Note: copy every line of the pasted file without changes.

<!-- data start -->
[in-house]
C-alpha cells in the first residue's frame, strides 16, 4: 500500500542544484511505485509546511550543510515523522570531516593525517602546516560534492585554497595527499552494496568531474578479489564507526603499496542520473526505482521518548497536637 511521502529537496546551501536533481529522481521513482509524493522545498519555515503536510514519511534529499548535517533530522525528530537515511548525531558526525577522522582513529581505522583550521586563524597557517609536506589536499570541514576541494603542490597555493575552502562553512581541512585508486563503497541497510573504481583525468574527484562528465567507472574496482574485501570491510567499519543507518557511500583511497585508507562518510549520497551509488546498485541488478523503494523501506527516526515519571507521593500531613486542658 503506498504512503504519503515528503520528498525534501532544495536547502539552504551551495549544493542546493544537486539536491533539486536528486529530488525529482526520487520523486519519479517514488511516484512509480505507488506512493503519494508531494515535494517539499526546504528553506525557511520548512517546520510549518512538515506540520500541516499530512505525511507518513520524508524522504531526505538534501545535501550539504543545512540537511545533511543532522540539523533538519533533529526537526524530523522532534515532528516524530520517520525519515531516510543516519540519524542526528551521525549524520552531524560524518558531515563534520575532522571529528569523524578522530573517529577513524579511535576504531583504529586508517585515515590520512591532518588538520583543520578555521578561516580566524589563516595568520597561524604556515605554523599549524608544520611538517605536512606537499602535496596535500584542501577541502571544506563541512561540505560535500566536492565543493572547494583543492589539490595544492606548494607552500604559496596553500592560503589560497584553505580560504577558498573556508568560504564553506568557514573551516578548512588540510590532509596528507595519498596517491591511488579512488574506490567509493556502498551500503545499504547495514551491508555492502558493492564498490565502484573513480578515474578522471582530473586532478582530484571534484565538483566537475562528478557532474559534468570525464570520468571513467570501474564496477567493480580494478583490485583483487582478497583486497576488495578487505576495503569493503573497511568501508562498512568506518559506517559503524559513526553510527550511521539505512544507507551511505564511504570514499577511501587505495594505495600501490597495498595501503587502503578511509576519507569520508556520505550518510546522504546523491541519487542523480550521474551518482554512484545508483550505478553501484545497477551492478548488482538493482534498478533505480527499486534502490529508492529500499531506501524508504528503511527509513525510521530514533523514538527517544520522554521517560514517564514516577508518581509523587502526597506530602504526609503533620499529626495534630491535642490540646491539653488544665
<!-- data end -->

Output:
[in-house]
C-alpha cells in the first residue's frame, strides 16, 4: 500500500542544484511505485509546511550543510515523522570531516593525517602546516560534492585554497595527499552494496568531474578479489564507526603499496542520473526505482521518548497536637 511521502529537496546551501536533481529522481521513482509524493522545498519555515503536510514519511534529499548535517533530522525528530537515511548525531558526525577522522582513529581505522583550521586563524597557517609536506589536499570541514576541494603542490597555493575552502562553512581541512585508486563503497541497510573504481583525468574527484562528465567507472574496482574485501570491510567499519543507518557511500583511497585508507562518510549520497551509488546498485541488478523503494523501506527516526515519571507521593500531613486542658 503506498504512503504519503515528503520528498525534501532544495536547502539552504551551495549544493542546493544537486539536491533539486536528486529530488525529482526520487520523486519519479517514488511516484512509480505507488506512493503519494508531494515535494517539499526546504528553506525557511520548512517546520510549518512538515506540520500541516499530512505525511507518513520524508524522504531526505538534501545535501550539504543545512540537511545533511543532522540539523533538519533533529526537526524530523522532534515532528516524530520517520525519515531516510543516519540519524542526528551521525549524520552531524560524518558531515563534520575532522571529528569523524578522530573517529577513524579511535576504531583504529586508517585515515590520512591532518588538520583543520578555521578561516580566524589563516595568520597561524604556515605554523599549524608544520611538517605536512606537499602535496596535500584542501577541502571544506563541512561540505560535500566536492565543493572547494583543492589539490595544492606548494607552500604559496596553500592560503589560497584553505580560504577558498573556508568560504564553506568557514573551516578548512588540510590532509596528507595519498596517491591511488579512488574506490567509493556502498551500503545499504547495514551491508555492502558493492564498490565502484573513480578515474578522471582530473586532478582530484571534484565538483566537475562528478557532474559534468570525464570520468571513467570501474564496477567493480580494478583490485583483487582478497583486497576488495578487505576495503569493503573497511568501508562498512568506518559506517559503524559513526553510527550511521539505512544507507551511505564511504570514499577511501587505495594505495600501490597495498595501503587502503578511509576519507569520508556520505550518510546522504546523491541519487542523480550521474551518482554512484545508483550505478553501484545497477551492478548488482538493482534498478533505480527499486534502490529508492529500499531506501524508504528503511527509513525510521530514533523514538527517544520522554521517560514517564514516577508518581509523587502526597506530602504526609503533620499529626495534630491535642490540646491539653488544665